Blanton v. Brackett

From Wythepedia: The George Wythe Encyclopedia
Jump to: navigation, search
First page of the opinion Blanton v. Brackett, in Reports of Cases Argued and Decided in the Court of Appeals of Virginia, by Daniel Call. Richmond: R. I. Smith, 1833.

In Blanton v. Brackett, 9 Va. (5 Call) 232 (1804), [1], the court determined whether the plaintiff’s response to the defendant's Answer was sufficient to avoid dismissal.


In March 1797, Blanton owed Brackett £59.19 and 2 shillings on a bond. At the time, Anglea, one of Blanton's debtors, had a pending case against Brackett for slander. Anglea promised that if Blanton waited until the case was over, he would give Blanton his judgment. Anglea recovered £100 in damages against Brackett, who subsequently went bankrupt. Brackett secretly transferred Blanton’s bond to Redd, who hearing about the deal between Anglea and Blanton through the newspaper, secretly assigned it to Miller. Miller sued Blanton on Brackett's behalf and obtained a judgment. Blanton, then brought this suit against Brackett to obtain an injunction from Miller's judgment.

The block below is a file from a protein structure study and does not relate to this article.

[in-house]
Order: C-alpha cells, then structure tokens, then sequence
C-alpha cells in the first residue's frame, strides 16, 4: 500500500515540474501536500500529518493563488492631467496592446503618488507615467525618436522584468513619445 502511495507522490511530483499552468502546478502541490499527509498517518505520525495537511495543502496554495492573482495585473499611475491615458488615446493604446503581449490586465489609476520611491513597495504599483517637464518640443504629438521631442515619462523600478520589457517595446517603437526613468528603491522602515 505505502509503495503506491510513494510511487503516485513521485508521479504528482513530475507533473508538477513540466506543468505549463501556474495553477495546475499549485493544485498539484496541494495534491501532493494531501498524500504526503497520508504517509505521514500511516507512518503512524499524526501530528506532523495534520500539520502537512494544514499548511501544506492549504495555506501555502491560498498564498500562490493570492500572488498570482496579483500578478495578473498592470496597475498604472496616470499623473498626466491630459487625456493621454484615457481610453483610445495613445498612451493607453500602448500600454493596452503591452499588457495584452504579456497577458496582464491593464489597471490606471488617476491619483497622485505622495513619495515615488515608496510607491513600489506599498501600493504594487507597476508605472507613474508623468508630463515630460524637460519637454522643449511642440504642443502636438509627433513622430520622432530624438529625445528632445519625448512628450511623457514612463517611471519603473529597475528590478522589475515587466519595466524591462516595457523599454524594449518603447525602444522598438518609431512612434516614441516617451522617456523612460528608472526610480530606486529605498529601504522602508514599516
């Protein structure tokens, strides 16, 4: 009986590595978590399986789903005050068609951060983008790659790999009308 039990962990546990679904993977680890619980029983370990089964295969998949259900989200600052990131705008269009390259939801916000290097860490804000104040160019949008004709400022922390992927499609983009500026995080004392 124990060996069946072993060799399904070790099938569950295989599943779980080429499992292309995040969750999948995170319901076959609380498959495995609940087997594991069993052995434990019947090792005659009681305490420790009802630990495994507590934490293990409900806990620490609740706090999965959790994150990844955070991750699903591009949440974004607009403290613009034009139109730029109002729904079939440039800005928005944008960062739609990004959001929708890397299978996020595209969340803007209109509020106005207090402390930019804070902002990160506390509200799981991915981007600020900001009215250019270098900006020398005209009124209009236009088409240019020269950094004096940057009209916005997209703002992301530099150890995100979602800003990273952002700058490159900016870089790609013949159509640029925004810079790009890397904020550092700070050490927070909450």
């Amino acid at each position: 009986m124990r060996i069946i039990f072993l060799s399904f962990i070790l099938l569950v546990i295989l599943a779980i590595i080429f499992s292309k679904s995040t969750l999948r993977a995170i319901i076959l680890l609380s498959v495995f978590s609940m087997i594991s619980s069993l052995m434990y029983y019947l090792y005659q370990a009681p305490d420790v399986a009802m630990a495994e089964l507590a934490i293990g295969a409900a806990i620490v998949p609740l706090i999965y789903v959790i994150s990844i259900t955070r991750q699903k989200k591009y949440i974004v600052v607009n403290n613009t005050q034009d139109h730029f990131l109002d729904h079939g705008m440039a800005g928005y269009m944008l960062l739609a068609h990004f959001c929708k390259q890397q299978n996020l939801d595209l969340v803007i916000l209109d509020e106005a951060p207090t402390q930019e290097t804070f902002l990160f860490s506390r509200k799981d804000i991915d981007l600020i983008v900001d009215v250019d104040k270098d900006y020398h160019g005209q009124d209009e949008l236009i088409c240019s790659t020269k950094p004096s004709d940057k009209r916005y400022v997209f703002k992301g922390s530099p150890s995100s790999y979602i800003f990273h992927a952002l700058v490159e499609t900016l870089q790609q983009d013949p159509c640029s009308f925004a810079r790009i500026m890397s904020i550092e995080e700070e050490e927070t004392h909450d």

The Court's Decision

Chancellor Wythe dismissed the case. The Court of Appeals affirmed.

See also


  1. Daniel Call, Reports of Cases Argued and Decided in the Court of Appeals in Virginia, (Richmond: R. I. Smith, 1833), 5:232.